Kevin Folta: “Where we fail is in the deployment of technology”

University of Florida plant scientist Kevin Folta invests a lot of unpaid personal energy in science communications. In the volatile comments to Mark's Cornell speech, Kevin gently introduces the working scientist's perspective:

29 April 2013 at 8:31 pm

@Jim Bell . I’m sorry that you have such a negative view on the accomplishments of our human family. To me, I see it the other way around. Like you, I see us as remarkably clever, but I think we are somewhat wise. Where we don’t foresee a problem, we correct it, and learn from it.

The one instrument and technology that has changed the world the most is attached to that keyboard in front of you now. We are now instantly connected, interactive, learning together. Health care has brought our life spans to new highs with amazing new diagnostic methods and improved therapies. I could go on and on about how the human family has been a brilliant steward of technology.

There are bumps in that road. Use of nuclear weapons has been widely decried. Environmental disasters like DDT and others were halted, we learned, we corrected. Rivers once dead are alive. We make decisions with a consciousness that was not there years ago. We have a long way to go, but I think technology helps us be better caretakers of the planet.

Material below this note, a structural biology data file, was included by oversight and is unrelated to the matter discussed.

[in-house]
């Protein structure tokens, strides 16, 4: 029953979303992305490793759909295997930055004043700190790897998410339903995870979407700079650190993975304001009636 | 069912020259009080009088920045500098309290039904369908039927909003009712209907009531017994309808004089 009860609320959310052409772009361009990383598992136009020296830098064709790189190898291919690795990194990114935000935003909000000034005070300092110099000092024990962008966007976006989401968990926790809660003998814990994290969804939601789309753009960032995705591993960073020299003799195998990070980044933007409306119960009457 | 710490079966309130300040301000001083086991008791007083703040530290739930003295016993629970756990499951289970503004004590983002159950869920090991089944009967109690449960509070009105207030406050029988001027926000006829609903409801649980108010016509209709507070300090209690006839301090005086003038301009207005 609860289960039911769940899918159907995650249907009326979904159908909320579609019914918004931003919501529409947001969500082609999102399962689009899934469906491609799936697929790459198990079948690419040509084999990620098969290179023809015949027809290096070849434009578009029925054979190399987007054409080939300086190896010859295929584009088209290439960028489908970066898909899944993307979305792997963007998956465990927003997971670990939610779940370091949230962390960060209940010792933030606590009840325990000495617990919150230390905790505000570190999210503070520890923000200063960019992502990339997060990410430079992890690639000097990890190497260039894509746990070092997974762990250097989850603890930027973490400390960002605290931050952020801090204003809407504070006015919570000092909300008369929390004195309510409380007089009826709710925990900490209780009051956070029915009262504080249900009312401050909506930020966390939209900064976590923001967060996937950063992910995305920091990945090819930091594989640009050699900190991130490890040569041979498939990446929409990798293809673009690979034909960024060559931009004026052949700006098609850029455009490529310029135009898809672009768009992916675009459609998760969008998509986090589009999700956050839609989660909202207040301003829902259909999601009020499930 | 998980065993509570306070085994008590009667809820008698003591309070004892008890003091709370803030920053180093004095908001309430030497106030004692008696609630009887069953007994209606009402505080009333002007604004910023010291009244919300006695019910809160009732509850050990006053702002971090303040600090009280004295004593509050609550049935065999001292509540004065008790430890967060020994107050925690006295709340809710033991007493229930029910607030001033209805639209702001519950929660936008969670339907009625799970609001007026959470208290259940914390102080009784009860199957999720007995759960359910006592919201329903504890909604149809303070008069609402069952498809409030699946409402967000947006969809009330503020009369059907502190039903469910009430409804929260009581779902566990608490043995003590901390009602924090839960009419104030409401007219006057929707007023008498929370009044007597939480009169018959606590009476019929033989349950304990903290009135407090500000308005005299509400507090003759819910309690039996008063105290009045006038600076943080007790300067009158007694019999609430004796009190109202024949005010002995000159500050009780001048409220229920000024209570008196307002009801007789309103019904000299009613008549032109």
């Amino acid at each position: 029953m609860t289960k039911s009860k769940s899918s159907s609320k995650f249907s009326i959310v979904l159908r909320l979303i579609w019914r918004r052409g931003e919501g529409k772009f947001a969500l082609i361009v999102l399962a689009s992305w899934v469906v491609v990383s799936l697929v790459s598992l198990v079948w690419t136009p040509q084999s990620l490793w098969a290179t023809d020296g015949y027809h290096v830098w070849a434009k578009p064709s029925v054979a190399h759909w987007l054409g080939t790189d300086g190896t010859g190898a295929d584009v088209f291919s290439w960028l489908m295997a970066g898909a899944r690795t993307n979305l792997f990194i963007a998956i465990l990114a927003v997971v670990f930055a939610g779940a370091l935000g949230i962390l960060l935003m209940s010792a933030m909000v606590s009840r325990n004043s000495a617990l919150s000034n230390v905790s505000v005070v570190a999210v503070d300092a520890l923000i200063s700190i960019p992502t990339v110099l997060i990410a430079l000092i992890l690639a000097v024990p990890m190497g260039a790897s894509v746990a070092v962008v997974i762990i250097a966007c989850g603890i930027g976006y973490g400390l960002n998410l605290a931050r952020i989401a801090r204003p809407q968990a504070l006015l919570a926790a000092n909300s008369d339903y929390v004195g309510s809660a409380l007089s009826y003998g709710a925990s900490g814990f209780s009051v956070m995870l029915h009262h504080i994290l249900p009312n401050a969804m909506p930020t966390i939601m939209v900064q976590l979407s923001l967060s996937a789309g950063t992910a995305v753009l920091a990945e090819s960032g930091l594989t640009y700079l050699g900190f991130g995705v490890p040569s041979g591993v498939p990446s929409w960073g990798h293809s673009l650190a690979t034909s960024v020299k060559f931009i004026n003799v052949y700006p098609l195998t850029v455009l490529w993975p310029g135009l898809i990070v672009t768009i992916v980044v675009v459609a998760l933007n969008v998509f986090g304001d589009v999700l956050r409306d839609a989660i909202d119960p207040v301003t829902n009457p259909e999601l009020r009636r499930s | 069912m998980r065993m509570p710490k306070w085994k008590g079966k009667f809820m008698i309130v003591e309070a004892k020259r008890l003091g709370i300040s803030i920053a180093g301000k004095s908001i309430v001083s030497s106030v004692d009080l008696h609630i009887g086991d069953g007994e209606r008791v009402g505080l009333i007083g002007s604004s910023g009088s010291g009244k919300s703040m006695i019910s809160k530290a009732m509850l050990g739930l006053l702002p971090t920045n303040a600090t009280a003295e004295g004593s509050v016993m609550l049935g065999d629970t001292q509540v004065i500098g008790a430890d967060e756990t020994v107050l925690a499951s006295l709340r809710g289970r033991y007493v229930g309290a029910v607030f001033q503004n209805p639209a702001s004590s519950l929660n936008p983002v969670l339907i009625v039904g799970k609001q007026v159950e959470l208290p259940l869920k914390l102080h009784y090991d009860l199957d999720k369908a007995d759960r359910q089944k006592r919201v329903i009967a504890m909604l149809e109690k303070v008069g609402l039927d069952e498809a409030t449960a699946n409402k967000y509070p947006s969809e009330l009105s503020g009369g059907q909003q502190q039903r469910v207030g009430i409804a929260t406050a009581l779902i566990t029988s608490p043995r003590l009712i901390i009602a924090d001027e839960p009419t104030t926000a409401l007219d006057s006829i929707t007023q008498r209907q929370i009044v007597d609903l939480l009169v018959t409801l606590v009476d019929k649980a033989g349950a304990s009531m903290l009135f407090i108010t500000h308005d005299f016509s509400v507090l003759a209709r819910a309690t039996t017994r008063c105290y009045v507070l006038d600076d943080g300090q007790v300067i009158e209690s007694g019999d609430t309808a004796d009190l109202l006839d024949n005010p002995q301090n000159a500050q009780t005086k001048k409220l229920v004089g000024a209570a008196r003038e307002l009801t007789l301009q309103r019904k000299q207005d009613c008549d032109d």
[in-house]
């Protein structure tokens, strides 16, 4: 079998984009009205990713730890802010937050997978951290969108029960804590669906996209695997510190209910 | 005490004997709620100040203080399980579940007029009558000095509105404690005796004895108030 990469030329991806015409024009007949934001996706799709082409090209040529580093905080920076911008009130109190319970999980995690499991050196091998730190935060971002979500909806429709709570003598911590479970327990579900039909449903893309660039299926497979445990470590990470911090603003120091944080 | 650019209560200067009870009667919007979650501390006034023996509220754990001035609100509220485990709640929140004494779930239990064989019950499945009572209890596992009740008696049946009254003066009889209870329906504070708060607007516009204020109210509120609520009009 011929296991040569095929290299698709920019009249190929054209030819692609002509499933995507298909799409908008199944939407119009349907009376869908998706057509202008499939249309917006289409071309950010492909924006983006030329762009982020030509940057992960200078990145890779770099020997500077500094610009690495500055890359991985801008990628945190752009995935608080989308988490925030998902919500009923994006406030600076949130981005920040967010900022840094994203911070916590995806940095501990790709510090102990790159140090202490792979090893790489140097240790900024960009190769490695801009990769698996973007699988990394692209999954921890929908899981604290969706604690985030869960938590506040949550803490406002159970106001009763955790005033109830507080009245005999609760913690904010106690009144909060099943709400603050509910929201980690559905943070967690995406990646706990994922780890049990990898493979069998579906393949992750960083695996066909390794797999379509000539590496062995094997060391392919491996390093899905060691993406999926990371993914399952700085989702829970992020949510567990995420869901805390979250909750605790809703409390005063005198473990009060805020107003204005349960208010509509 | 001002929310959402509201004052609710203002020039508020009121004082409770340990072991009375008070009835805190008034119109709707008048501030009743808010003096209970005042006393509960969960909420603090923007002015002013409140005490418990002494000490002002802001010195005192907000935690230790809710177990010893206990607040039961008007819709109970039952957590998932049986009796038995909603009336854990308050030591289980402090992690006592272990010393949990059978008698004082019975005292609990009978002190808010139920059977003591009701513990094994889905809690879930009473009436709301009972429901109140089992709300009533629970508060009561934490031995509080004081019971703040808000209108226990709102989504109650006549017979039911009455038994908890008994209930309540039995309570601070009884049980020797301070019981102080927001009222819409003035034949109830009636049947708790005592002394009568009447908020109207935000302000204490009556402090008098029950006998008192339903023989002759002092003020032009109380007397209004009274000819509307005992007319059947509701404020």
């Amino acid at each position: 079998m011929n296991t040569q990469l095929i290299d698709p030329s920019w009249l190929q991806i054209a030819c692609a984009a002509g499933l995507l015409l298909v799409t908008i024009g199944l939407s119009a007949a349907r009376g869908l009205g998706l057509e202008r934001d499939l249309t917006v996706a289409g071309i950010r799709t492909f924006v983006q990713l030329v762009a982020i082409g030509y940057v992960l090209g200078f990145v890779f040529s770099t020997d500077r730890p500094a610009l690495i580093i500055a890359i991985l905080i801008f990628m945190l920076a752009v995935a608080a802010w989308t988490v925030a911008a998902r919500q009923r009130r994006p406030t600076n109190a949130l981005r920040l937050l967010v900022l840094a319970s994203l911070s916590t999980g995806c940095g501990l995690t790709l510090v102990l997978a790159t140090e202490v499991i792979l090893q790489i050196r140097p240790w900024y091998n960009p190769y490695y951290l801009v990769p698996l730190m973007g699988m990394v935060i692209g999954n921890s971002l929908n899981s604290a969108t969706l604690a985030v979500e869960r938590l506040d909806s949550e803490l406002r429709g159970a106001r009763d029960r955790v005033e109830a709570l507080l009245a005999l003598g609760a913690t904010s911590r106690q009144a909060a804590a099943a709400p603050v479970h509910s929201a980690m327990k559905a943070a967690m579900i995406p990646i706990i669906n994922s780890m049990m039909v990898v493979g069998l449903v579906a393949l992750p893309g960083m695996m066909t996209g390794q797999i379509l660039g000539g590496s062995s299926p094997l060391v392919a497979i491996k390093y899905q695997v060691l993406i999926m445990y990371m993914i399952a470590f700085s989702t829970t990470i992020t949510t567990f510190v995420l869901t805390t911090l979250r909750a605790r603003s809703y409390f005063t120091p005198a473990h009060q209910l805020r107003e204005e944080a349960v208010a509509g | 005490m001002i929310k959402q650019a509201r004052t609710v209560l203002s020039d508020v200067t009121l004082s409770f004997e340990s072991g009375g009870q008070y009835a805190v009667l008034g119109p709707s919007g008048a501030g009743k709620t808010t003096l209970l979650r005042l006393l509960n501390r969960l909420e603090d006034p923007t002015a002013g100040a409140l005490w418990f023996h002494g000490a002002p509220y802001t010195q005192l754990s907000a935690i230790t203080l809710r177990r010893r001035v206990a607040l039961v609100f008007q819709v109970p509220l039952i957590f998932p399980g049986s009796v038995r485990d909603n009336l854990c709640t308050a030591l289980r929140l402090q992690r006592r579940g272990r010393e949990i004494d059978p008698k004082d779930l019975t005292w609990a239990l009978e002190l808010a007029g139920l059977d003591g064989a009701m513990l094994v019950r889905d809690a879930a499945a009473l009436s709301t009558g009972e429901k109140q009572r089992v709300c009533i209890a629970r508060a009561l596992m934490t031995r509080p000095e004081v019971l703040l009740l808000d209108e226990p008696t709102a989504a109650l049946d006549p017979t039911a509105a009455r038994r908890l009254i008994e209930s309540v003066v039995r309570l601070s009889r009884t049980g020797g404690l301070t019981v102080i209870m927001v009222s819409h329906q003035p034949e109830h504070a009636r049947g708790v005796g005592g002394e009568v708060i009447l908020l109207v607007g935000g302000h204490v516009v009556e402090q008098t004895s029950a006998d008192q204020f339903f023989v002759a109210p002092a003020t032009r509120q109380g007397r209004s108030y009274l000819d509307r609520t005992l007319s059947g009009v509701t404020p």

There are successes. Nuclear power serves many in a carbon-free manner. DNA-based technologies now help diagnose and treat disease. We put a man on the moon 40 years ago. C’mon, this is good stuff.

We also have unprecedented means to predict and test for adverse effects of our technology. Genetic engineering is hardly a new science. We know more about how it works and its effects than ever. Our ability to detect problems, were they to occur, is amazing.

So unlike you I feel that our track record as a civilization is pretty awesome. Our handle on technology is great and the benefits massively outweigh risks.

Where we fail is in the deployment of technology. How can we use technology to get food, medicines, water, fuels to those that desperately need it? Once that is satisfied, how do we get them connected with educational resources and the best information?

Our job is to ensure that we leave the next 100,000 generations with a healthy, happy, functional world. Health, happiness and function will come from our understanding and implementation of science and technology.



1 thought on “Kevin Folta: “Where we fail is in the deployment of technology”

  1. How can we use technology to get food, medicines, water, fuels to those that desperately need it?

    The people who create that technology need to think beyond “need” and look to “why”. Why, in a world which has been industrializing for roughly 3 centuries, have so many been unable to adopt the successful ideas which made Europe and America what they are? When these ideas are not secrets, but widely published and pushed via training programs?

    “The two most common elements in the universe are hydrogen and stupidity.” Being too idealistic leads to horrific failures, such as feeding the starving (who only starve due to their inability to plan for the future) only to see them get AIDS from ignorance and/or inability to defer gratification and then rape babies (giving AIDS to many of the survivors) in misguided attempts to cure themselves of the disease transmitted by their own foolish behavior.

    It is impossible to cure maladies born of personal and social failures.  The people involved must first learn to correct themselves before any aid can be effective… and such aid must be withheld until the prerequisites for its success are satisfied.

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